30
Nov
2018

Recovering Attorneys' Fees: Be Careful What You Wish For

Co-Op, Condo & Real Estate Advisor

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PUBLISHED ON: November 30, 2018

The threat of a claim for reimbursement of attorneys’ fees in the event of litigation is a co-op/condo board’s “nuclear option” when it comes to rule enforcement against recalcitrant owners.

Such a threat often induces compliance from owners who calculate that the specter of paying their board’s litigation costs is too high a price for continued defiance of the rules. However, owners sometimes don’t fall for this gambit and opt to continue their resistance. When they call the board’s bluff, the board is faced with a classic “Hobson’s choice.” It has two options: (1) disengage from the confrontation, or (2) proceed with the litigation. Disengagement will result in a total loss of credibility, leaving the owner with no incentive to capitulate or discontinue their course of conduct. Conversely, litigation could be costly, with the board having to front its legal fees. And, for the reasons detailed below, these fees may not be recoverable. In fact, the board may even find itself exposed to an award of legal fees in the owner’s favor should it not prevail in litigation.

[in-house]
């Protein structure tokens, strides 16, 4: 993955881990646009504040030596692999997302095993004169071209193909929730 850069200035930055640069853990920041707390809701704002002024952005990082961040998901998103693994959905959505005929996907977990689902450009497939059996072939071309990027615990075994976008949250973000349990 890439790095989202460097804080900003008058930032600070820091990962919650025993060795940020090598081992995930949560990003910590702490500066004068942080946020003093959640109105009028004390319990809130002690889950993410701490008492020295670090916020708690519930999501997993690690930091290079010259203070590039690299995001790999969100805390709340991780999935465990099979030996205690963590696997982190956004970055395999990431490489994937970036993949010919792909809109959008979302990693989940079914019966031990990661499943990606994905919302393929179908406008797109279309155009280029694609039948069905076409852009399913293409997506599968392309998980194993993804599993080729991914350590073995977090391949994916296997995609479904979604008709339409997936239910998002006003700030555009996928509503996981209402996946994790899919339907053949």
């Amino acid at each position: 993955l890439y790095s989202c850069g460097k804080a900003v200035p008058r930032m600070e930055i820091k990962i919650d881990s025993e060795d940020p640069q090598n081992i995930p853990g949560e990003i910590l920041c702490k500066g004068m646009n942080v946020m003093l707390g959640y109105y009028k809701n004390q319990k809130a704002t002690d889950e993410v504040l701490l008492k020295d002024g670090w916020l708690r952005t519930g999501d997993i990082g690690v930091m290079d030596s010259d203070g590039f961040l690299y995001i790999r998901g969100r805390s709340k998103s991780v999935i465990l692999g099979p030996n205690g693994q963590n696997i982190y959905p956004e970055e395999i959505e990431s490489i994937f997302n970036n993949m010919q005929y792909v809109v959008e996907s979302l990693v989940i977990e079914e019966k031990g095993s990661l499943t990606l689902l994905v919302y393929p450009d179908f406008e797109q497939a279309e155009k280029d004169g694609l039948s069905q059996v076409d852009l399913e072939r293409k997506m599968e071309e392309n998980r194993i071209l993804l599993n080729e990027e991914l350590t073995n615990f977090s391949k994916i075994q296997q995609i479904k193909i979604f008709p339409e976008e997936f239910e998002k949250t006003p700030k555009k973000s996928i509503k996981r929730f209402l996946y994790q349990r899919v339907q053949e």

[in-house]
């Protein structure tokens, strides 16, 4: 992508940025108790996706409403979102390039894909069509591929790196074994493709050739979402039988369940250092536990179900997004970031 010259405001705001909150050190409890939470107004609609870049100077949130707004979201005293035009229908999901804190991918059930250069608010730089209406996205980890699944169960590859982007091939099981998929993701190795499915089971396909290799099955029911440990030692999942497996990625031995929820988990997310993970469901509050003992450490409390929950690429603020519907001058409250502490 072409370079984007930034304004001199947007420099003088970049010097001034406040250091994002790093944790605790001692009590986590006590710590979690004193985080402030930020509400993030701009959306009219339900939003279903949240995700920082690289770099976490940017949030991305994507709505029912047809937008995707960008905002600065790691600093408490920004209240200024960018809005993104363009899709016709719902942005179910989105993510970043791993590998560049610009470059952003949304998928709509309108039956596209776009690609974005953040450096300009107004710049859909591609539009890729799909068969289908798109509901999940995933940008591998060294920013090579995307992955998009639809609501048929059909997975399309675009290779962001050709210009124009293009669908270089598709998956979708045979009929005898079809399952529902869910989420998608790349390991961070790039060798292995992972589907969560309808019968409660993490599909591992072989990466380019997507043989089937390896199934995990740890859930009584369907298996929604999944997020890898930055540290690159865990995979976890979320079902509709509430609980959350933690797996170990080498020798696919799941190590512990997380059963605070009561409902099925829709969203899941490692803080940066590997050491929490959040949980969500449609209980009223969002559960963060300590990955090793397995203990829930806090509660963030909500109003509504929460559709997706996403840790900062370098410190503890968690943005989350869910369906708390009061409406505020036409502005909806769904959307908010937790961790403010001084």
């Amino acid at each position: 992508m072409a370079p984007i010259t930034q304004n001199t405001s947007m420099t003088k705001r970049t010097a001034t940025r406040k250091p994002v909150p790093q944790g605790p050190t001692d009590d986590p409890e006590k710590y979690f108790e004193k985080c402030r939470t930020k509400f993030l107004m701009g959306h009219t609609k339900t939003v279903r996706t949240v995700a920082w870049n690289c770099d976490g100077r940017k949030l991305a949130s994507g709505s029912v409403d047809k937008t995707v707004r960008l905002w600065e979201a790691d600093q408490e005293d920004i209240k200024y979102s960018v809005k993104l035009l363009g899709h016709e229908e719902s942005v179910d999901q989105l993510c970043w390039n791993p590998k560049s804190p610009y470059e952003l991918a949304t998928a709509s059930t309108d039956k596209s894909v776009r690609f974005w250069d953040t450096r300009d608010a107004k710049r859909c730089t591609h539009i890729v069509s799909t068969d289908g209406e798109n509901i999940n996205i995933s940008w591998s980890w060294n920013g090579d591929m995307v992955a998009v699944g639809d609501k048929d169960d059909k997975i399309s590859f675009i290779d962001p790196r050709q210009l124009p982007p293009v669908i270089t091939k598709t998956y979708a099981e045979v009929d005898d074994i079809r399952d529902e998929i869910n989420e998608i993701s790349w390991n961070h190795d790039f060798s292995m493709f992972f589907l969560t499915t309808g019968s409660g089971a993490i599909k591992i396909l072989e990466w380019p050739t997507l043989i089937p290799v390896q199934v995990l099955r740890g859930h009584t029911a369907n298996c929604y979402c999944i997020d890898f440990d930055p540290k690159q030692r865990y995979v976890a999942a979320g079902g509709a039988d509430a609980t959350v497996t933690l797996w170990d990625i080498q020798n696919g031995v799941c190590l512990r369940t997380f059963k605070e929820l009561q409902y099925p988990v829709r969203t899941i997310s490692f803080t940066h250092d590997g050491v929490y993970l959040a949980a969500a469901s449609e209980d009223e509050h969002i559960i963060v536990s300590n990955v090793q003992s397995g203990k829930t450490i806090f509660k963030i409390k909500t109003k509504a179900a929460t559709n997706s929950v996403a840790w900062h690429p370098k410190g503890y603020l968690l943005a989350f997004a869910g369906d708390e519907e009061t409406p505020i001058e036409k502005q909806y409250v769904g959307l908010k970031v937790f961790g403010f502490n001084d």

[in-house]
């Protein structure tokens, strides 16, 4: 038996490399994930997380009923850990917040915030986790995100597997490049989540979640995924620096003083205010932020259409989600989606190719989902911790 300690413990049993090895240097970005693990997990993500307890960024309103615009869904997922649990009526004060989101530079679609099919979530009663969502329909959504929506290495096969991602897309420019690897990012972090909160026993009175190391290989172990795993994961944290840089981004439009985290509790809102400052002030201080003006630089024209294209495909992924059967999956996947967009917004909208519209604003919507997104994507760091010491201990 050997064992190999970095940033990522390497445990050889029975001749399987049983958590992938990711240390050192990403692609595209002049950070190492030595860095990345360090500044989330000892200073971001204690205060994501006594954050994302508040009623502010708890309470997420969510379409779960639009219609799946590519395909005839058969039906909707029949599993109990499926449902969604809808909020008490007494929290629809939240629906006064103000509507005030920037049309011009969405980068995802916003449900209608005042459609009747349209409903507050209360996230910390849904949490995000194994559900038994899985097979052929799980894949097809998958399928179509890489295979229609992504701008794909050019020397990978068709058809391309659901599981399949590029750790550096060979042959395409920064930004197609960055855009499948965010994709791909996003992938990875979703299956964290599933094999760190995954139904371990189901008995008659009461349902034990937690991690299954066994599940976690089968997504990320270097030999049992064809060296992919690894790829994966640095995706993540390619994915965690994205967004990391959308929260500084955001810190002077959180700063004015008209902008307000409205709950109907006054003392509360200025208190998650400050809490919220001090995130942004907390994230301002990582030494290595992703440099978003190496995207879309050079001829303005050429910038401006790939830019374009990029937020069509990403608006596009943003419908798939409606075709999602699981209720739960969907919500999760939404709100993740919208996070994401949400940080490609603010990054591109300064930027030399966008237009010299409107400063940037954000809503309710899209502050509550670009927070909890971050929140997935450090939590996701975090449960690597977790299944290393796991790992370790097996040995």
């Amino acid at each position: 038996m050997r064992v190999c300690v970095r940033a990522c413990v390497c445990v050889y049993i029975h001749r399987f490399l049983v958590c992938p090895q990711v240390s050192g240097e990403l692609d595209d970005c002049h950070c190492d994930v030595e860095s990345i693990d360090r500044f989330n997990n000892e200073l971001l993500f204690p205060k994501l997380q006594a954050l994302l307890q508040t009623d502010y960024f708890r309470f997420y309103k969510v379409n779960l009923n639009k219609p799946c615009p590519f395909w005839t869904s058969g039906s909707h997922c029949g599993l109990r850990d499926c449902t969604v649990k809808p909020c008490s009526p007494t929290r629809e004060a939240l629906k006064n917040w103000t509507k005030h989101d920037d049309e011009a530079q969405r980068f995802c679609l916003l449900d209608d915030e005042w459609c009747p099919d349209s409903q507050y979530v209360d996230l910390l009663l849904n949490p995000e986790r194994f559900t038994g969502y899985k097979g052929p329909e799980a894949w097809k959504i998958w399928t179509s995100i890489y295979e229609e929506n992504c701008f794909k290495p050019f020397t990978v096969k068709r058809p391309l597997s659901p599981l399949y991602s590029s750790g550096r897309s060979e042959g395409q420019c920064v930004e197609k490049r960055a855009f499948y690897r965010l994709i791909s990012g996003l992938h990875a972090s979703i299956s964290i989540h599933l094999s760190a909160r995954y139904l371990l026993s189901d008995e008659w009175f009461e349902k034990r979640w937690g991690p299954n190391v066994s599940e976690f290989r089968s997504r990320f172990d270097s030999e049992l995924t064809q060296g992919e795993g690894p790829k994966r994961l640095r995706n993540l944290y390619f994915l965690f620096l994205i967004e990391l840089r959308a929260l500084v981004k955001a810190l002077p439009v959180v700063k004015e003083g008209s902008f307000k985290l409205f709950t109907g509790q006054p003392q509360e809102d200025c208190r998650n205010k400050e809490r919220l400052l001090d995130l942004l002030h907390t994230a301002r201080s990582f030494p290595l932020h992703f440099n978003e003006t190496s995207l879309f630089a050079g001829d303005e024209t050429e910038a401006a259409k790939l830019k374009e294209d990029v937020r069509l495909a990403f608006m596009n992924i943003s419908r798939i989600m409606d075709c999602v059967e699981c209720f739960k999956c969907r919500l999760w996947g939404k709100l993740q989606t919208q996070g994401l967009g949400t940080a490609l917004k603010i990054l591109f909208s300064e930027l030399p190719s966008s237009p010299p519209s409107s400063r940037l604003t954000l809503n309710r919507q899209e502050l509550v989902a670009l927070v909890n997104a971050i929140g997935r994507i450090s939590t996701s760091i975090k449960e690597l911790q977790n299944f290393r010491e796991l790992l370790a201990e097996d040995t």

Thus, while the threat to pursue legal fees may be an enticing weapon in the board’s arsenal against unruly owners, its deployment could lead down a treacherous road. This article will explore that road and help you decide whether to take the gamble of traveling it. Of course, that decision should be made only after consultation with counsel.

Pursuit of an attorneys’ fee award is risky because American (and especially New York state) courts adhere rigidly to the concept that each party is responsible for their own litigation costs. Courts are loath to permit the winning party to recoup expenses from the loser. This innate judicial hostility to the idea of permitting a litigant — even the winning party — to recover litigation costs has resulted in the emergence of at least four different legal doctrines, which converge to severely constrict the frequency and amount of fee awards.